Director of Fellowship Advising Cristine M. Varholy is no stranger to the Goldwater application process—she has seen three Hampden-Sydney students through to success during her tenure as fellowship advisor. These outstanding students have not only been academically talented in STEM fields, but also are well-rounded scholars of the liberal arts, and Taylor is no exception Varholy says, explaining, "Taylor has displayed a remarkable commitment to a career in science, even as he has explored numerous other fields of inquiry during his time at the College. He has made the most of some very difficult times during the pandemic and still has been able to conduct independent research projects and to be involved in the campus and wider community." Taylor says he couldn’t have done it without her driving force behind him staying on top of deadlines and all that was required of him. Dr. Hargadon, McGavacks Associate Professor of Biology Michael Wolyniak, Spalding Professor of Chemistry Herb Sipe, and Assistant Professor of Chemistry Paul Reichert were also instrumental and spent hours with him both working in the lab developing Taylor’s broad approach to the research sciences and writing their recommendations. Taylor is grateful for this small army of mentors.

a student in a labcoat working in a biochemistry lab

Though the application process was exhausting, he says, it has prepared him for what lies ahead of him—more research and more applications. While going through the rigorous process of applying for the Goldwater Scholarship, he was simultaneously applying for competitive undergraduate summer research programs. Constantly thinking several steps ahead, he is already considering graduate schools where he would like to delve deeper into chemical biology, biochemistry, or synthetic biology.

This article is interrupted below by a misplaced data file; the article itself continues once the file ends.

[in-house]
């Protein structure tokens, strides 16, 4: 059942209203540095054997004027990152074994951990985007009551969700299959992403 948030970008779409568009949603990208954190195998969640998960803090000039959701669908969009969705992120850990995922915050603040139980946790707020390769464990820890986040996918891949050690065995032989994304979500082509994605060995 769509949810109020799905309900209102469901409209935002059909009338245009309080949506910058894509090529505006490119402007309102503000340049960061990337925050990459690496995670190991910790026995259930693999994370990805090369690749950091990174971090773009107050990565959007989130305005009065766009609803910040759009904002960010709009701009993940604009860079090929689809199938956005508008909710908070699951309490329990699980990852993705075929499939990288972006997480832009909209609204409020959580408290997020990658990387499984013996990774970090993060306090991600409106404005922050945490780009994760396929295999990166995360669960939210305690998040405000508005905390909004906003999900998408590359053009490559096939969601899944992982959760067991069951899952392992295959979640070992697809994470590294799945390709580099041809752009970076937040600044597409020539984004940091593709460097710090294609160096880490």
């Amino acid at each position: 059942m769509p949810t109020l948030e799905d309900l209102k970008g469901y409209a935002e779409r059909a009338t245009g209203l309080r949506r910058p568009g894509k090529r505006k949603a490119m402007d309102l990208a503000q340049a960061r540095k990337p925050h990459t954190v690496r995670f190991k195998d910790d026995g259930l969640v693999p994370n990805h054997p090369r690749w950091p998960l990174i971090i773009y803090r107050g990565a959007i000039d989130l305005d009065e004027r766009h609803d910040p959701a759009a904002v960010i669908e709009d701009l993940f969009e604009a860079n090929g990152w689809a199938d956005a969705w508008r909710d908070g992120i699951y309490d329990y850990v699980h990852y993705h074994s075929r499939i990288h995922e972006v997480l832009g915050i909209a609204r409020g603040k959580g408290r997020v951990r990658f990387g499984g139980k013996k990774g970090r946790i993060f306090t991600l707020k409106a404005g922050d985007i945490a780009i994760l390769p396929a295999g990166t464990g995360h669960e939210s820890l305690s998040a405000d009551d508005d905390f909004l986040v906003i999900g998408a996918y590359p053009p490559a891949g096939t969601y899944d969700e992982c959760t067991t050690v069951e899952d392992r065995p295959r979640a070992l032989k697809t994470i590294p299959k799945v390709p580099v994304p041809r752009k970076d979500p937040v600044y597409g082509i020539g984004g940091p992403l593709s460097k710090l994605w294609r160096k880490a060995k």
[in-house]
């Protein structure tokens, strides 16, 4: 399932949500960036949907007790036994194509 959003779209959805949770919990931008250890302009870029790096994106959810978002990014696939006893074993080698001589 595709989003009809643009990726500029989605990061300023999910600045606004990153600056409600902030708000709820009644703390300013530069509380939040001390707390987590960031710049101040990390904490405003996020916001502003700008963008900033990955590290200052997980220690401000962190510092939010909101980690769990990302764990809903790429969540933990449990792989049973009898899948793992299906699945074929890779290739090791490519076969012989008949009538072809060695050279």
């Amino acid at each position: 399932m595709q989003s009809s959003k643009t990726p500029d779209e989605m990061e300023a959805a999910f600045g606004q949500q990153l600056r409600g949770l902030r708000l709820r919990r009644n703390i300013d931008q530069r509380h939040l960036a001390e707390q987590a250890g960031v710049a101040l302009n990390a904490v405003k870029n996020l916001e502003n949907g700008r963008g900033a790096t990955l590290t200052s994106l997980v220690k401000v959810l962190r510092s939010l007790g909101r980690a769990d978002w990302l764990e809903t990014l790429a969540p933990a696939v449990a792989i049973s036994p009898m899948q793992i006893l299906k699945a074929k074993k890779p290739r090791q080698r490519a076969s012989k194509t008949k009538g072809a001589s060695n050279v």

Taylor already embodies a sense of civic responsibility in his work and its impact on the future. With a particular interest in viral research, specifically HIV, Taylor hopes his future work will become a stepping stone on the road to curing HIV and other viral diseases. “The place I could have the most impact would be in academia being a research professor or overseeing clinical trials,” he says, adding, “I have sincere respect for my Hampden-Sydney professors’ obligation to educate future generations,” and that he is inspired by their ability to manage leadership and the advancement of science inside the classroom. “It’s totally worth emulating,” he states simply.

This year, Taylor rejoins Professor Hargadon, mentor for his Goldwater research project, in his melanoma cancer research laboratory, bringing his freshman research experience full circle to now investigate factors that influence interferon gene dysregulation in melanoma, with the goal of gaining mechanistic insight into tumor escape from immunotherapy. He is working with Dr. Hargadon on the gene FOXC2, a transcription factor that binds to DNA and causes the production of proteins. One of Hargadon’s hypotheses is that high expression of FOXC2 disrupts interferon pathway gene function in some melanomas, decreasing the likelihood of response to immunotherapy. They are seeking to discover how FOXC2 actually regulates the interferon pathway in mouse models of melanoma, with the hope that such insights may reveal ideal targets for therapies that could improve patient survival.

Says Hargadon, “Being named a Goldwater Scholar will open so many doors for Taylor in the future, and I am excited not only to continue our work together next year, but also to follow what I know will be an amazing career in the years ahead." Indeed.

Taylor is a senior member of the Union-Philanthropic Society, Hampden-Sydney Acousticals music director, Wilson Leadership Fellow, Hampden-Sydney Journal of the Sciences biology co-editor, Ethics Bowl team captain, Virginia Academy of the Sciences Mentorship Assistance Program member, and an American Society for Biochemistry and Molecular Biology student chapter member.